Quebec Conference, name of two meetings held in Quebec, Canada, in World War II. The first meeting (Aug., 1943) was attended by President Franklin Delano Roosevelt of the United States, Prime Minister Winston Churchill of Great Britain, Prime Minister W. L. Mackenzie King of Canada, and Foreign Minister T. V. Soong of China. An important step toward unified Allied command was taken when the China-Burma-India theater of operations was created under the command of Lord Mountbatten. The United States extended limited recognition to Charles de Gaulle's French Committee of National Liberation. Approval was accorded to the Allied military plans for a landing in France; these plans were communicated to Marshal Stalin later in the year at the Tehran Conference. The second Quebec Conference (Sept., 1944), attended by Roosevelt, Churchill, and their chief military advisers, was concerned with the broad strategy of the war and with the future of Germany.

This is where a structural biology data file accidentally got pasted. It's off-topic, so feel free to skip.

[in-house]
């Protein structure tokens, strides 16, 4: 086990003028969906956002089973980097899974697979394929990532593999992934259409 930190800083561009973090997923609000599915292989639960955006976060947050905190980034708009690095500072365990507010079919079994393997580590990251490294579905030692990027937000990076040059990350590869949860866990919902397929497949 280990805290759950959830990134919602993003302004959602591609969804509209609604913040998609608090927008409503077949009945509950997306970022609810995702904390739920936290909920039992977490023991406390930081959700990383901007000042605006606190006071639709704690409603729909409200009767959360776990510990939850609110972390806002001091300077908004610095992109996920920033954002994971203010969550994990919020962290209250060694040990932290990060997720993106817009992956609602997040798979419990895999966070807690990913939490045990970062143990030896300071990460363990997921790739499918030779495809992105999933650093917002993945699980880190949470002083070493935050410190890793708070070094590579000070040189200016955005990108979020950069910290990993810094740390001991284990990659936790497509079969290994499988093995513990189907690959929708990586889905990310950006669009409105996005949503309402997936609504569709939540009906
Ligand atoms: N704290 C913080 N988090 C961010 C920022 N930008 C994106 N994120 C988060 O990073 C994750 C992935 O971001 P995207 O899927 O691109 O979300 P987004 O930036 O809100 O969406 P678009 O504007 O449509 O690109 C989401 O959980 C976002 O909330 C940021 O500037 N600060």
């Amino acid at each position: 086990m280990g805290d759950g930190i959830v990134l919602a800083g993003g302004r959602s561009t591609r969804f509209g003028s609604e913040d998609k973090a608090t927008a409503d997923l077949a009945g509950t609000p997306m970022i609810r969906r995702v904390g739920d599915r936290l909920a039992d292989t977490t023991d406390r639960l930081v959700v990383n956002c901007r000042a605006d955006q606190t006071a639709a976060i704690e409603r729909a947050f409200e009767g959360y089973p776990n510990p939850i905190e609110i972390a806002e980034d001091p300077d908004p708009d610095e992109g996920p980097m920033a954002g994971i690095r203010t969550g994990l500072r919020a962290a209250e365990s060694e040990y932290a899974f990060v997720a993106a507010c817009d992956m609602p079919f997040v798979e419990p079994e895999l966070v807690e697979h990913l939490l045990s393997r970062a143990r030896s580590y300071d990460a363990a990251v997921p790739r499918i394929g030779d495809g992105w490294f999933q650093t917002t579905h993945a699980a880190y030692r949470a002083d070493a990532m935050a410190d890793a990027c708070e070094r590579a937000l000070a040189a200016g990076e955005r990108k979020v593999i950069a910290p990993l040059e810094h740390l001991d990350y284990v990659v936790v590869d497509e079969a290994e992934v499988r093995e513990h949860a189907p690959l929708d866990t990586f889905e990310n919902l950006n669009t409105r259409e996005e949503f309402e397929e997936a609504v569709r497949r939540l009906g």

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Publication information: Article title: Quebec Conference. Encyclopedia title: The Columbia Encyclopedia, 6th ed.. © 2012 The Columbia Electronic Encyclopedia © 2012, Columbia University Press. Licensed from Columbia University Press. Used with the permission of Columbia University Press. All Rights Reserved. Publisher: The Columbia University Press. Place of publication: Not available. Publication year: 2013.
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